On leaving the church service, where the sermon included the advice that being able to drink hard was no longer regarded as a mark of manliness, they processed to the homes of Mr Pritchard in Little Neston, Thomas Clarke at Windle Hill,  Matt Clover at Rose Lea on the corner of Bluebell Lane off Quarry Road, and Reginald Bushell, Hinderton Lodge. Dinner in the Drill Hall (Town Hall basement) was enjoyed by 130.  As with the Female Friendly Society, there was dancing on the green (on the site of Churchill Court) in the evening.

The first medical officers were Dr Russell from Vine House and Dr Blunden, the latter claiming to have brought most of the members into the world. Dr Russell admitted that they only allowed men who were in good health to join the lodge.  Views were regularly expressed at their gatherings that something should be done to organise old-age allowances, though without the expense burdening the ratepayer; there was a feeling that the scheme should be worked by the friendly societies and so would reach the deserving members of society instead of ‘every Tom, Dick and Harry’.  A state pension was finally paid in 1909.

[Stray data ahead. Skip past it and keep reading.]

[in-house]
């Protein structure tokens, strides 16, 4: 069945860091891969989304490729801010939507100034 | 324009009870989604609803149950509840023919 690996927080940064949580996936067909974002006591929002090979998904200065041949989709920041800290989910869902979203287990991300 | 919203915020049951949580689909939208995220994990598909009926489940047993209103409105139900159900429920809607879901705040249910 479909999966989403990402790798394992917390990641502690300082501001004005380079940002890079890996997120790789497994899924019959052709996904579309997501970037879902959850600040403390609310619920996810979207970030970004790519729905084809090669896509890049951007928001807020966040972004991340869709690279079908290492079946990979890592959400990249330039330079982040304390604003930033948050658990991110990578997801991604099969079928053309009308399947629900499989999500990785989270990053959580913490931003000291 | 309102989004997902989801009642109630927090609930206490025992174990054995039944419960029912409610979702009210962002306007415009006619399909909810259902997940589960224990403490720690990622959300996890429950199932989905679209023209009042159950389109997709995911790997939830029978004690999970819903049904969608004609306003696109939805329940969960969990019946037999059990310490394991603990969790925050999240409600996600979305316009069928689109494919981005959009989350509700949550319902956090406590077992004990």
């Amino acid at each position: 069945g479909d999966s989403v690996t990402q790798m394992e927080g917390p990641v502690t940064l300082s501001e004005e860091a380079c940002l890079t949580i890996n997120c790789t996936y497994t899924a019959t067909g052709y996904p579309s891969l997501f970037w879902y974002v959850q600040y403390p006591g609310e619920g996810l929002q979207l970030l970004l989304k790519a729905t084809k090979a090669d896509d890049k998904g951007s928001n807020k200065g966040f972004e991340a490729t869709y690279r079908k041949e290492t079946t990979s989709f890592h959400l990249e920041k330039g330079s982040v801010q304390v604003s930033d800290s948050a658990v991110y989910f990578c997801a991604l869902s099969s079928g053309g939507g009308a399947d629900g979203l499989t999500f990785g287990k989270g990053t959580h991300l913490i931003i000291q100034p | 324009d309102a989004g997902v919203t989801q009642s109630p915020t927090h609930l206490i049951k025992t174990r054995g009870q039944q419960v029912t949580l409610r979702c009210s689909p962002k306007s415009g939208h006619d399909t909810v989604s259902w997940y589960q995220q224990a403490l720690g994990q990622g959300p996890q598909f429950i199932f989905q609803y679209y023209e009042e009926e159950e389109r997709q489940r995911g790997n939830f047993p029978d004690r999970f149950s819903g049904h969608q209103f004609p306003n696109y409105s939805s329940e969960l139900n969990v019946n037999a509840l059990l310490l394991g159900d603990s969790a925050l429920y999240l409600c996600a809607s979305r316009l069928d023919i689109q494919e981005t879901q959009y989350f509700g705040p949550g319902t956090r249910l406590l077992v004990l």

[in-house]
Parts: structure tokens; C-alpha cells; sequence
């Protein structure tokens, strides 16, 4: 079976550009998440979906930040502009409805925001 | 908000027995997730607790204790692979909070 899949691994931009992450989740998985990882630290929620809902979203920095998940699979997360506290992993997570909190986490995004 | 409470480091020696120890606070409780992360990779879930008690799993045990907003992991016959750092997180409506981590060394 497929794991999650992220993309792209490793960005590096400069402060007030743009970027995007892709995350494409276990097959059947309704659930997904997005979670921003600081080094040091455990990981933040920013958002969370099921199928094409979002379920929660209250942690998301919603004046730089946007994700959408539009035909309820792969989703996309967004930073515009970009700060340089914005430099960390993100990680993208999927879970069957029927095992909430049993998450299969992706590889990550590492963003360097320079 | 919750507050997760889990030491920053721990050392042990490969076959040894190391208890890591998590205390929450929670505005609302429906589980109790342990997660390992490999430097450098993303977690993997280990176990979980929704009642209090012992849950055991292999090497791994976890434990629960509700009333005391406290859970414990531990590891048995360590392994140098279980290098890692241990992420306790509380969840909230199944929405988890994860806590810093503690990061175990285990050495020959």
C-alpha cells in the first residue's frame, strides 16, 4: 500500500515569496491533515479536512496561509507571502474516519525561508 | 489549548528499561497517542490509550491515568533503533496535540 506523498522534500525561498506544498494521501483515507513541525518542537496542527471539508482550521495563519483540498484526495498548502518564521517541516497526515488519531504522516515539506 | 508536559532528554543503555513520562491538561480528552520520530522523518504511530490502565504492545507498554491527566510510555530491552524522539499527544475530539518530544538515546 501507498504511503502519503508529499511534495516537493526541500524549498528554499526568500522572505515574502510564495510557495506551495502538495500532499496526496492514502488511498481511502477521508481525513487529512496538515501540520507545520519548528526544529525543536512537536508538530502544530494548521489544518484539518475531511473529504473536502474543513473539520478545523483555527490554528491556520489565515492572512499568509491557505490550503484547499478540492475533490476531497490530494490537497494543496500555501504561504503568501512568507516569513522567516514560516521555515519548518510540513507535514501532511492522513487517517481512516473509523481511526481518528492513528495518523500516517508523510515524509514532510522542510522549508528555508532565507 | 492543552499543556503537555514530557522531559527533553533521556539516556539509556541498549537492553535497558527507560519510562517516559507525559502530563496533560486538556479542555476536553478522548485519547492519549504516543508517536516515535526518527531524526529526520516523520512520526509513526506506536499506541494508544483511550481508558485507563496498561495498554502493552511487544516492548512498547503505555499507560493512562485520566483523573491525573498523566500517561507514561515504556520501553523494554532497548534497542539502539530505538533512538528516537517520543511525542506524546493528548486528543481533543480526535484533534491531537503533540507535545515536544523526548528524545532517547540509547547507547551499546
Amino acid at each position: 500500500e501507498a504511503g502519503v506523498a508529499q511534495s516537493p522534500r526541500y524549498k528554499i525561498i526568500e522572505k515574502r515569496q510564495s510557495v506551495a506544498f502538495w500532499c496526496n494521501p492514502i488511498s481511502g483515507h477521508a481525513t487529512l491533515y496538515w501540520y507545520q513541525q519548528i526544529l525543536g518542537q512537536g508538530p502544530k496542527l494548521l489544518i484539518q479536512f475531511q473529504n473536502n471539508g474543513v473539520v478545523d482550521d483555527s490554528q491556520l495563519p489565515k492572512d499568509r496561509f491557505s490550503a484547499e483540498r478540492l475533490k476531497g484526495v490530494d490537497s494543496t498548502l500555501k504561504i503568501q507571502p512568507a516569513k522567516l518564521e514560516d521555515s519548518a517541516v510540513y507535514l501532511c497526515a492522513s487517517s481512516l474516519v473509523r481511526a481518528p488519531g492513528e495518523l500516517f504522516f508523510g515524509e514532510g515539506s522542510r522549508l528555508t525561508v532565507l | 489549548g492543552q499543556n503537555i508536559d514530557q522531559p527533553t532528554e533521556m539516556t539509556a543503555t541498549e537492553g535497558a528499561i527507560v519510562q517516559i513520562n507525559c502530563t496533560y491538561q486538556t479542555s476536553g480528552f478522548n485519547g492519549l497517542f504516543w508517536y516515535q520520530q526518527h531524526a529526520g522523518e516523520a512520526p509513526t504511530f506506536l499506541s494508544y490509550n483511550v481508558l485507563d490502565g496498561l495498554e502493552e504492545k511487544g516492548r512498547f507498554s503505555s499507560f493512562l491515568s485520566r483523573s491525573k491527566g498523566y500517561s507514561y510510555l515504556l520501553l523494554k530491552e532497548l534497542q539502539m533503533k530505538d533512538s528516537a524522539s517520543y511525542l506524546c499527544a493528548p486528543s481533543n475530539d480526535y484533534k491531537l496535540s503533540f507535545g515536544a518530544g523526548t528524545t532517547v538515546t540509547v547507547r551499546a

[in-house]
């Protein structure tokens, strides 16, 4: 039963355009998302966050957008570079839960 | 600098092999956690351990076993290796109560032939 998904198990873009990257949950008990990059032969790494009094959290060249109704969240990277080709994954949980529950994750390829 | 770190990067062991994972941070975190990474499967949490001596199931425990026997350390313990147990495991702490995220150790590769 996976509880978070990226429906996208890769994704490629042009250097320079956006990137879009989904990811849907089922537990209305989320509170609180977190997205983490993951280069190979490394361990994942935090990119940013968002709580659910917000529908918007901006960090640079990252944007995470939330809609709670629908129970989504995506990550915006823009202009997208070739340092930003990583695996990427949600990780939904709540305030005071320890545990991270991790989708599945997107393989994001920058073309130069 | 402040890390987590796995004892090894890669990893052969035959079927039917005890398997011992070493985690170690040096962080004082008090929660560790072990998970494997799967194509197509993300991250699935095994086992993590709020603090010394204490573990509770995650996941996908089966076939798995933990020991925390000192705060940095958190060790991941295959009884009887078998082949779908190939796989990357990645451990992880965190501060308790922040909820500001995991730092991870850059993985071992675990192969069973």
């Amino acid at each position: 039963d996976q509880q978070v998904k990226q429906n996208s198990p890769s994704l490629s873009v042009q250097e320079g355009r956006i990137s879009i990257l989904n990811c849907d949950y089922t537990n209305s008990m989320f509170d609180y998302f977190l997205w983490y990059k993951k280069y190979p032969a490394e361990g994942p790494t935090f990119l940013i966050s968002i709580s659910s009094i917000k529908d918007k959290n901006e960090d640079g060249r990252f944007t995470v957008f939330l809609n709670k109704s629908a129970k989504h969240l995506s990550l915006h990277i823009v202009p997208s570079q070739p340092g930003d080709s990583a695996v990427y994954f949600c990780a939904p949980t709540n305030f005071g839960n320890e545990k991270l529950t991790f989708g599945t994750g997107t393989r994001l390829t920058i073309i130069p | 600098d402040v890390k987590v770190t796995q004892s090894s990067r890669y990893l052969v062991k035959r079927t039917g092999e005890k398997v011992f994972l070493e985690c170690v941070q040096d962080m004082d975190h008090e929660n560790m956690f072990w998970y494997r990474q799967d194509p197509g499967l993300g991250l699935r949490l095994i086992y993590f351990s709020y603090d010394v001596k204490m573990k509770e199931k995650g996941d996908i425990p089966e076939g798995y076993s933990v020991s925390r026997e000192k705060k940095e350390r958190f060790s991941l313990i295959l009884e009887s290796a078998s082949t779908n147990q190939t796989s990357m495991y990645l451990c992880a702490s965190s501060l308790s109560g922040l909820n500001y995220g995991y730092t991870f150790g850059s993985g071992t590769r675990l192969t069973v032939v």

The symbolic crook, now without its wooden handle. Thanks to Mrs Joan Norman,  and Mike Young. This belonged to an ancestor of Henry Norman, Joan's late husband.

The symbolic crook, now without its wooden handle.
Our thanks to Mrs Joan Norman. This belonged to her ancestor Jonathan Mellor junior.

By 1896 membership had grown to 150 and there was a juvenile branch. A new banner was being used, with borders of scarlet and green silk, with a shield in the centre with the order’s coat of arms. On the reverse was a scene of a sick room with a prostrate father surrounded by his family, and a man in the robes of the Shepherds handing a purse to the wife. ‘Help in the time of need’ was the motto.